By 2030, all plastics packaging will have to be reusable or recyclable in an economically viable manner. This most probably means that some types of plastic can no longer be on the market because there is hardly an economic case for recycling all the plastics we have today.
Secondly and very importantly, the markets for recycled plastics will have to grow and more products will have to be made of recycled material. This is within our grasp. I have had very encouraging meetings with industry and have seen, for example, that we can make water bottles with 100% recycled content. I see some of those here today. I see no reason why we should not have more products like that.
I very much hope that the industry will respond positively to our recycled content pledging campaign announced in the Plastics Strategy. The deadline is June this year and we are looking forward to receiving ambitious commitments!
Thirdly, we will address single use plastics, which constitute 50% of litter found on EU beaches. The need to limit single use plastics is becoming clearer and clearer by the day. We are aiming to present a legislative proposal on single use plastics by the end of May this year.
I find this one of the most inspiring things by the way; all the time in Europe people going to the beaches and collecting these plastics and taking them away. This is something we do for ourselves, but certainly also for the next generations.
Prevention and substitution are the two keywords. Sustainable alternatives are out there, and they must be taken up, scaled up, and talked up. Several supermarket chains have recently announced that they will go plastic free where alternatives exist. Pub and bar chains have promised to ban plastic straws and replace single use plastics with reusable alternatives. All this is highly encouraging and we hope others will follow.
And let me also add very briefly, as a father, it’s easy to create enthusiasm with your kids when you explain to them that not using straws or using different straws is good for the environment. If you explain to them that something that takes seconds to produce and you use for perhaps five minutes might take five hundred years or more to break down, they will understand and look for alternatives and convince all their friends and their parents to do the same.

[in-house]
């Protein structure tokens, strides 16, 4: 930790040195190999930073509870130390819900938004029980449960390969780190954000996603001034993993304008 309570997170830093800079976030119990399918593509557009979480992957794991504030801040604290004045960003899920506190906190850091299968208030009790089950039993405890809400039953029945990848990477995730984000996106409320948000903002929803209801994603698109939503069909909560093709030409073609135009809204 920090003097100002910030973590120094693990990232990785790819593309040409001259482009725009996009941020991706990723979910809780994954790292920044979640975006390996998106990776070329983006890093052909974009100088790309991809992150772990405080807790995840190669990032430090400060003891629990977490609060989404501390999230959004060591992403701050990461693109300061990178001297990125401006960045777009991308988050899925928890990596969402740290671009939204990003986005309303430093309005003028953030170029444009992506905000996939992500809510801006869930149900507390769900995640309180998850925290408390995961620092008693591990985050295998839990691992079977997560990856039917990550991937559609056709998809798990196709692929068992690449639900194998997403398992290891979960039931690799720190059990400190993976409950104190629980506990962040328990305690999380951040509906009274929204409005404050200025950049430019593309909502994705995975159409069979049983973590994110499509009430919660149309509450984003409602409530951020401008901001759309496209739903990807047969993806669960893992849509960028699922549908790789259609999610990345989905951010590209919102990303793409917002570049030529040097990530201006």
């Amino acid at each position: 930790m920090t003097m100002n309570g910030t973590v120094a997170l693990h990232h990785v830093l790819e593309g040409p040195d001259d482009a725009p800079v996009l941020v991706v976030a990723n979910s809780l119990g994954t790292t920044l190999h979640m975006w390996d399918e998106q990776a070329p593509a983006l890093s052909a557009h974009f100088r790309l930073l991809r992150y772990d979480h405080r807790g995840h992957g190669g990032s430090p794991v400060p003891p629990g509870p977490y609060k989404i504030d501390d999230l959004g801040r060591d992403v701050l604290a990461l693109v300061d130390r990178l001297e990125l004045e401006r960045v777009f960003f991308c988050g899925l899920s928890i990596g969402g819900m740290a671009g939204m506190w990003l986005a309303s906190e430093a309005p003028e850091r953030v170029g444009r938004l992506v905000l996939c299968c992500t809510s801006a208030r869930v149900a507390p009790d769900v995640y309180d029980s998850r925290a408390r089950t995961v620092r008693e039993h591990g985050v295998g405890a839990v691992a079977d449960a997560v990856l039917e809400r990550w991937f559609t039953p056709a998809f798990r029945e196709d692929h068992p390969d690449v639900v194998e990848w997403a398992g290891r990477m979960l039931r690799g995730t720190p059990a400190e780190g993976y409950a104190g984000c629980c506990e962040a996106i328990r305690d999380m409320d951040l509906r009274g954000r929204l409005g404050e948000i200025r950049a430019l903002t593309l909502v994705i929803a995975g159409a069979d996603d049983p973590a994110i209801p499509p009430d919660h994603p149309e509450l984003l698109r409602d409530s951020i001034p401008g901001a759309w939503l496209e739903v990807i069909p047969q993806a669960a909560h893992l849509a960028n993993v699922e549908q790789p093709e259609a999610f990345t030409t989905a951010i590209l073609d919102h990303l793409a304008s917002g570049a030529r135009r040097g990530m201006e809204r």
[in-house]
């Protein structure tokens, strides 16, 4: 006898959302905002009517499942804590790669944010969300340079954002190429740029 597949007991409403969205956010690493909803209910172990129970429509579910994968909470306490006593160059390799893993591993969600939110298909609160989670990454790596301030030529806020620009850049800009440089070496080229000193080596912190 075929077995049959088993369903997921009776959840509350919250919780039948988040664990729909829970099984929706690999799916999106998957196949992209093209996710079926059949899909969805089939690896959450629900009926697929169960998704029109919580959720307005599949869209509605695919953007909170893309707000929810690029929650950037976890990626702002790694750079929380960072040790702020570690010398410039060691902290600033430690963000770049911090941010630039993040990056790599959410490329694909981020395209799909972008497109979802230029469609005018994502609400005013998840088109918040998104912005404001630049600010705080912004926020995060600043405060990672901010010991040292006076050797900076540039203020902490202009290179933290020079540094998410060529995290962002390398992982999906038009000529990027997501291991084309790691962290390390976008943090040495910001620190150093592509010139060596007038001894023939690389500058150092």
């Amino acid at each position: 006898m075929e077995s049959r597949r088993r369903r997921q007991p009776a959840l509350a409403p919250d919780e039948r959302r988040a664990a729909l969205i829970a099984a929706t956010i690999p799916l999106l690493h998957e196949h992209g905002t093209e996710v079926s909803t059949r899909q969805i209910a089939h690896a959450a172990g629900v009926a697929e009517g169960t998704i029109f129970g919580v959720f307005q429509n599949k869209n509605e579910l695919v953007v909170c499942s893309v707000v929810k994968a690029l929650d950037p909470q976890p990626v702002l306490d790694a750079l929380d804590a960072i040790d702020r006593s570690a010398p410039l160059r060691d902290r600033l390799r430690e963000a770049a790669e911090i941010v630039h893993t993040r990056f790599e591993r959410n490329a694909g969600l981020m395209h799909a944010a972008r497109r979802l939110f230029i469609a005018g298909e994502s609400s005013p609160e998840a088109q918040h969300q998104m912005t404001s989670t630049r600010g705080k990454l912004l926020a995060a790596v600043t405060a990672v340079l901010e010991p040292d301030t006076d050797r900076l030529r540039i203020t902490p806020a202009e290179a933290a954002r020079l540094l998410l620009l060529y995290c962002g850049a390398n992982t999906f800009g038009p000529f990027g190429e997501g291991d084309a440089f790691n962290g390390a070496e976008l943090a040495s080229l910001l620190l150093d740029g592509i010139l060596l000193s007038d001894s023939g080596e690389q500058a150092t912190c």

Lastly, let me mention the leakage of micro-plastics into the environment. We are taking action here too, and have already started the process to ban intentionally added micro-plastics as well as oxo-plastics which degrade into micro-plastics. We have also launched work to find solutions to unintentionally released micro-plastics, in textiles and other products like tyres.
We need everyone on board to turn these plans into realities. To turn intentions into results, and to scale up.
I know we can count on the NGOs to keep shining a light on the issue, keep pushing us, and help us to raise the public awareness which is so crucial to changing consumer behaviour. And isn’t it exciting to see at what speed public awareness changes about all these things. It’s sort of like climate change revisited: the same dimension, the same enthusiasm.
I am increasingly confident that business will work with us, and amongst themselves. If you can improve the dialogue across the value chain, support the uptake of recycled content, develop and promote existing alternative products, and keep innovating, we will find ways to re-use and recycle more plastic and avoid micro-plastic leakage.
And just a word of caution here. Now that China has taken this decision, we need to be careful when we do all these things that we convince our citizens to be part of it, to do this extra work in selecting waste. And we would undermine the whole process if at the end of the day, after all the selection, everything ends up together in the furnace somewhere. So we really have some urgent work to do. To avoid people becoming discouraged, or even that they feel that they’re not taken seriously. After they’ve done all the selection, if they see everything go into the same furnace at the end of the day this would not be a good development.
Partnerships and dialogue are fundamental because in this case, working against each other will mean paralysis. Only working together, all of us, we will get the results we need.
Ladies and gentlemen,
Our demand for natural resources has reached unsustainable proportions. We, policy makers, businesspeople, consumers and citizens have no choice but to look for alternative solutions.
Being prepared to face these challenges, being ready to reap the benefits that these transformations can bring, will require going back to our foundations, rethinking traditional concepts.
You know, there is so much pessimism out there. There is so little hunger for the future, that people are re-creating a past that never was. As an alternative to facing the future that will be. We can be enthusiastic about this, this is something we can do. This is something we can solve. This is something we can create enthusiasm about. This is something we can explain to people, and make people part of.
And that’s why I believe the circular economy is about more than the economy, it’s more about more than just plastics. It’s about creating a positive attitude to the future, it’s about creating a sense that our future can be more prosperous, can be better. That there is a place for everyone in the circular economy. That if Europe leads in this, Europe will also be the first who profits from this. In terms of being the first who makes this transition into an economy that will come about, whether we like it or not. So we can better shape it, we can better work together to make it happen.
And one final question, I’ve got this new thing on, which is called Instagram. I’m told that I need to reach out to younger people. And Instagram seems to help. So I’m now going to take a selfie, standing here, looking at all of you. I think it would be nice if you could wave to the people who follow Instagram!